The final stop on memory lane is Halloween 2009.  I was working on a large cemetery removal job, and the thirty or so crew decided to have a dress up party for it.  I opted to be topical and went as a poorly-exhumed grave.  To explain, when we were finished with a grave, we would place a garbage bag on the bottom, so the monitoring crew wouldn’t get confused and think it was another, non-exhumed grave shaft when the backhoe stripped the soil back over the same area again.  Also, obviously, we had to remove all of the coffin parts from the grave shaft, and clearly all of the human remains, too.  So my costume was me wearing a garbage bag, with pieces of (fake) coffin wood and (false) bones stuck to it.  Each grave also had a thick wooden hub stake at the head, with the grave shaft number on a tag nailed to it, so I put an unused one on a baseball cap (with appropriately blasphemous/obscene/hopefully funny information on its tag) and wore that.  There’s a photo of this included to the side of this post, one with me next to “Slave Leia.”  Unfortunately, my friend Mike (not the one from college) and I did quite well at Beer Pong (we won 7 straight games at one point, as I recall), which left me the worst for wear, and Princess Organa had to help me back into my apartment.  Good times.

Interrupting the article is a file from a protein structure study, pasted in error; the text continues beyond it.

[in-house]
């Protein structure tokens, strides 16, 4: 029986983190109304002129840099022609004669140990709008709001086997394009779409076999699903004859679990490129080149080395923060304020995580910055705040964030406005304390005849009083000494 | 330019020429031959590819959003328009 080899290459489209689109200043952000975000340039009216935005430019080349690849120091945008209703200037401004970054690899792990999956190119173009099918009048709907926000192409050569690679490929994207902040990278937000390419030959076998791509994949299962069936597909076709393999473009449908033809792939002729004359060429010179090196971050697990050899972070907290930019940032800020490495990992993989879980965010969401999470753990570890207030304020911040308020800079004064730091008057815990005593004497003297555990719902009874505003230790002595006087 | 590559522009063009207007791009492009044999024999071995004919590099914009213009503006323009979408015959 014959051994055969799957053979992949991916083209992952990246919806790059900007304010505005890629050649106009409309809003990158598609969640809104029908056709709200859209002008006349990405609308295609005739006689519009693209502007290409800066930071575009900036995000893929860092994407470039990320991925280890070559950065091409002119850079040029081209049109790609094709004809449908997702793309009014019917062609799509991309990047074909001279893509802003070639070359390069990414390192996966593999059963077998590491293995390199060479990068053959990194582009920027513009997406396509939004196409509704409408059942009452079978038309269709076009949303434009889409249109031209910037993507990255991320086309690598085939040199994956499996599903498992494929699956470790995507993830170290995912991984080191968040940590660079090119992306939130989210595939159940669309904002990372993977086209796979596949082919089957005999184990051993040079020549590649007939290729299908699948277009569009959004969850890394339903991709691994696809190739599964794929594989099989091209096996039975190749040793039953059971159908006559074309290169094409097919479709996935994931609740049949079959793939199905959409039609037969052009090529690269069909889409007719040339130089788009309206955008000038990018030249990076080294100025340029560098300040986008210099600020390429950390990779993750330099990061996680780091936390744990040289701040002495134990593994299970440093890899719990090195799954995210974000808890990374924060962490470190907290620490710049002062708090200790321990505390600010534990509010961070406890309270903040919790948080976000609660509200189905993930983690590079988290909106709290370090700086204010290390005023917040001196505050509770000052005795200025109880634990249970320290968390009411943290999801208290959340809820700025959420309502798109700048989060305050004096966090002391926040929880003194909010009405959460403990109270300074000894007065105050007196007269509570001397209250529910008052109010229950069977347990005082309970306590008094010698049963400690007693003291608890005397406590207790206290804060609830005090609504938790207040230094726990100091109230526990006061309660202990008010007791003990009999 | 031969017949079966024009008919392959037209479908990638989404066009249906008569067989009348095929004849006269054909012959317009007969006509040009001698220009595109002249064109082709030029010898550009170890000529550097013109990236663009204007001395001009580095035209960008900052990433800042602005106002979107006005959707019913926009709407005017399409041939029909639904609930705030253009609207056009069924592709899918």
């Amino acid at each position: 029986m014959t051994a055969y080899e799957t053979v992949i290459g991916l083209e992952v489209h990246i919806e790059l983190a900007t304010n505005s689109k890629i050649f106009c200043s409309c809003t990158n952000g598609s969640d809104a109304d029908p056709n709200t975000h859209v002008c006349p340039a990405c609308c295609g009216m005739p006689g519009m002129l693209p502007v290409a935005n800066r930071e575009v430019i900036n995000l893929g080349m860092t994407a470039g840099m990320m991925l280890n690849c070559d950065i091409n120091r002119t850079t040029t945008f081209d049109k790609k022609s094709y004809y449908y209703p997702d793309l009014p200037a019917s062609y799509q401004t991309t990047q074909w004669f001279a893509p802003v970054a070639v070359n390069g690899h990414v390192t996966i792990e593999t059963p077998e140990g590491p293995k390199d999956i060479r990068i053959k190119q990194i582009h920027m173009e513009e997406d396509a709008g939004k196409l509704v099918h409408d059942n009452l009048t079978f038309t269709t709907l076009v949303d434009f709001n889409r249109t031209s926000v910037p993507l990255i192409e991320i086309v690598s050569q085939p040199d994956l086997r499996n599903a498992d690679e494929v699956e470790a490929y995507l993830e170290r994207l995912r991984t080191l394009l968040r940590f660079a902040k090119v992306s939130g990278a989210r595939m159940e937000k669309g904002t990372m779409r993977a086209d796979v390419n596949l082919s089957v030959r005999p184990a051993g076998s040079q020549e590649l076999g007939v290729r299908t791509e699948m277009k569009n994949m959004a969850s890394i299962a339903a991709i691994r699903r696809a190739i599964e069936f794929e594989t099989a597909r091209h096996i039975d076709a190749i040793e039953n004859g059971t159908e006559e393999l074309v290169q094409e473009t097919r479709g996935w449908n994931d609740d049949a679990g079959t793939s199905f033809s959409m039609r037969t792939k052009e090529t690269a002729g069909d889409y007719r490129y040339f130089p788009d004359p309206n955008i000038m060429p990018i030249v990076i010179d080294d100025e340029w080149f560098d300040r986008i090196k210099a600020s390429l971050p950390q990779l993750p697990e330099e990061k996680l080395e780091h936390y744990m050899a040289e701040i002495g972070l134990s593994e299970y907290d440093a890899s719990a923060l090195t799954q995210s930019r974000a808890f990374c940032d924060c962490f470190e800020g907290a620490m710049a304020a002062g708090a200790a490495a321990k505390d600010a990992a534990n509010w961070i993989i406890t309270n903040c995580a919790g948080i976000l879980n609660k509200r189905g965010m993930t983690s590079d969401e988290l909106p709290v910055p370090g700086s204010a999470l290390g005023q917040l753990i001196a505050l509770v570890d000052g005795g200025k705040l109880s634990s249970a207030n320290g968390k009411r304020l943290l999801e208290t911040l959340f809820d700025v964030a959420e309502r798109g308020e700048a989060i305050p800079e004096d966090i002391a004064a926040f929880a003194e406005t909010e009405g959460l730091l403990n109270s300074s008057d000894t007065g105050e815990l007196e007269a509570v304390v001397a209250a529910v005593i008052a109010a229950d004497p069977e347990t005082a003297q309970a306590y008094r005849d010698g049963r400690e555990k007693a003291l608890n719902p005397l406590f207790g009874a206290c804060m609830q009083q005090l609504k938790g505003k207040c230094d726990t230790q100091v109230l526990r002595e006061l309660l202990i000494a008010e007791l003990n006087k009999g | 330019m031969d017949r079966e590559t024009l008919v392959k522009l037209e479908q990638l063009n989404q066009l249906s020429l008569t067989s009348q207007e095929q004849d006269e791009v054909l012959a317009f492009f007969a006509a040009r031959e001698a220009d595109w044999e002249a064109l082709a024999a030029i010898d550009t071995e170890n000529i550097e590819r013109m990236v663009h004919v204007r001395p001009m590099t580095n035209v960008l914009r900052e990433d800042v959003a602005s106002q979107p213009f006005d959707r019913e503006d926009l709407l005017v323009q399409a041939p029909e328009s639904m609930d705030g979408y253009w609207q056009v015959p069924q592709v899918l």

So there’s a brief(ish) history of my costumes.  If history holds up, look for me to be dressed up at a Halloween party in about 2017.  I’ll be the guy not wearing a mask (unless I can find that sweet skeleton one in my parent’s attic).

Friday, October 26, 2012

Titles--Part 2


     In Part 1 of this post, printed here yesterday, I explained some of my issues with titles in general, and how they pertained to my recent release, Kaishaku.  This part contains the same subject categories, but with new examples.

More Original Titles of Famous Books:
1)      The Chronic Argonauts became The Time Machine (1895) H. G. Wells.  I actually kind of like this original title.
2)      Bar-B-Q was changed to The Postman Always Rings Twice (1934) James M. Cain.  Haven’t read this, but the original title seems dull and meaningless.